It doesn’t matter what you call it —In Nicaragua they call them “black shells,” in Panama “chucheca” and El Salvador “curil”— the piangua is a gastronomic delicacy.
For Anselmo at the Puerto Thiel bar, located in a town that shares the name, ceviche should be the first way that any dinner guest tries piangua.
With roughly 25 fresh mollusks, this fisherman prepares the dish with an infallible ritual. He picks up the piangua, grabs his machete and breaks it in half. It’s hard and you have to know the right point to strike in order to not shatter the shell.
Once it’s open, you can see “the meat,” the part where you remove “the hair” (a type of slime) and immediately “blood,” or non-toxic ink, flows out.
The meat (flesh), onion, cilantro, lime and the ink are mixed together in order to make a ceviche with such a particular flavor that it’s difficult to describe. It’s like opening your mouth and having a gust of ocean breeze enter. It tastes like the sea.
While the most recent data are from the 2004 State of the Nation report, it is thought that half of the pianguas sold in the country come from the Gulf of Nicoya, harvested by about 1,000 people, 40 percent of whom are women.
Anselmo says that, after 28 years of tending bar, customers continue calling to place orders from every part of the province and even the capital.
Going for More
Ceviche isn’t the only thing that you can make with piangua. Wilberth Ledezma – better known as Mi Limon or just Mili by friends – is the owner of the Los Yoses bar in Nicoya and is famous for offering what, according to him, are the best pianguas in their shells.
Mili calls this dish “mamaditas” or “gozadera” and in order to make it he uses 16 large, well hydrated pianguas.
“Nicoyans are a piangua eaters. In the case of people from San Jose, those who don’t know about it come, try it and then come back for more,” Ledezma said.
Mili invented a piangua cracker in order to make work faster and cleaner. He takes the piangua and sets it on the breaker. With a mallet, he strikes it to split it in two. It looks like an easy job, but when we tried it we realized that it requires a well-refined technique.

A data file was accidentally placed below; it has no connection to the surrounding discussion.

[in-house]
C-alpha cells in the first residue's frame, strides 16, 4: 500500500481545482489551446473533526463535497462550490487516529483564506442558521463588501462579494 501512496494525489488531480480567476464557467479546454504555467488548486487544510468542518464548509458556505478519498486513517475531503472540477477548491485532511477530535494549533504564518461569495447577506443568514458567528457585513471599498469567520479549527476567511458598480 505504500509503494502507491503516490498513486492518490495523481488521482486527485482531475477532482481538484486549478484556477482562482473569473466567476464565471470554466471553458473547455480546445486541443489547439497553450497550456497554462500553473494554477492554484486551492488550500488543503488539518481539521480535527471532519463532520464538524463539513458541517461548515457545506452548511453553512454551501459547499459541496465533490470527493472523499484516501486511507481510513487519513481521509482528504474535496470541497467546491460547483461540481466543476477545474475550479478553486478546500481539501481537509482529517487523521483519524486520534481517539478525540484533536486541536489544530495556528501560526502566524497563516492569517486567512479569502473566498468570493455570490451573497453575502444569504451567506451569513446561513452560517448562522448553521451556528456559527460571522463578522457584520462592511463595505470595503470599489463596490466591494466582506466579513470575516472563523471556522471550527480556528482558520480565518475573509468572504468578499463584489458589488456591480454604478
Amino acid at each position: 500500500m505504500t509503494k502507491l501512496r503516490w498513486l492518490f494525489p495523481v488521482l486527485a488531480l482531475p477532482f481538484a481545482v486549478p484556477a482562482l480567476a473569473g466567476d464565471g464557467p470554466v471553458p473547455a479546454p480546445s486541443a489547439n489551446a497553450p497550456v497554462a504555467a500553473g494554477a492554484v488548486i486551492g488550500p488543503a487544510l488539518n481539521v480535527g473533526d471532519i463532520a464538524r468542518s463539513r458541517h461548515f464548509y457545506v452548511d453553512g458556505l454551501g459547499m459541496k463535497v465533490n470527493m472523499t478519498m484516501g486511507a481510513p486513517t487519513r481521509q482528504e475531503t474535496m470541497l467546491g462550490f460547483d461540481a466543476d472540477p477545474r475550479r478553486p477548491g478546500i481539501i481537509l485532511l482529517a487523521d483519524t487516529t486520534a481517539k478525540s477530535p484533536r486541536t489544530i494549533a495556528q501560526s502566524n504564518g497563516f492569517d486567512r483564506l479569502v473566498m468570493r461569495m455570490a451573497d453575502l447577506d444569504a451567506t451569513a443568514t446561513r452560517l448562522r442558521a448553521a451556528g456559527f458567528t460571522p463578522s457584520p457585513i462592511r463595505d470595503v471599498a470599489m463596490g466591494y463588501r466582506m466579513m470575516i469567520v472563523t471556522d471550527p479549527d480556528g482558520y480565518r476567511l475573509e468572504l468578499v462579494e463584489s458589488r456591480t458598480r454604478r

With the plate of mamaditas in front of us, an almost solemn process begins. You pick up the piangua and, with a spoon, slightly separate the meat from the shell. Then you put a spoonful of pico de gallo on top, sprinkle it with lime, salt, chili pepper to taste and suck it all out.
Once in your mouth, the palate is witness to a rush of flavors and to that slippery meat with a special taste.
Mili also makes piangua and rice, which is similar to calamari and rice . He explains to us that you can use it in soups and chowders.
Ana Briceño, who has been catching pianguas for more than 40 years, explains to us that the work is done during low tide and the mangrove swamp floor is exposed. With mud up to knee level, the mollusk remains buried and almost imperceptible.
About 30 minutes from Puerto Thiel on Berrugate island, Briceño tries her luck almost every day between a plant called abrojo, which lives in an ecosystem ruled by mosquitoes and bees, and has thorns so fine that they cut you before you realize it. On a good day, she’s able to harvest 100 pianguas in two hours. She then sells them for between ¢6,000 and ¢8,000.
Is the price fair? Martín Contreras, president of the Guanacaste Fishermen’s Association, says that, in general, pianguero is sold to an intermediary who establishes the price and later sells it at a higher price in order to make a profit.
He added that the country doesn’t have a management plan that establishes zones and dates for fishing, the number of permits to be handed out nor a price.
In order to solve this, the chamber hopes to act as an intermediary between the producers and buyers, establishing a base price for their sales, but he didn’t specify when the initiative might start.
Now that you know about piangua from every angle, would you dare to try it and pay homage to the piangua haverstors and their work?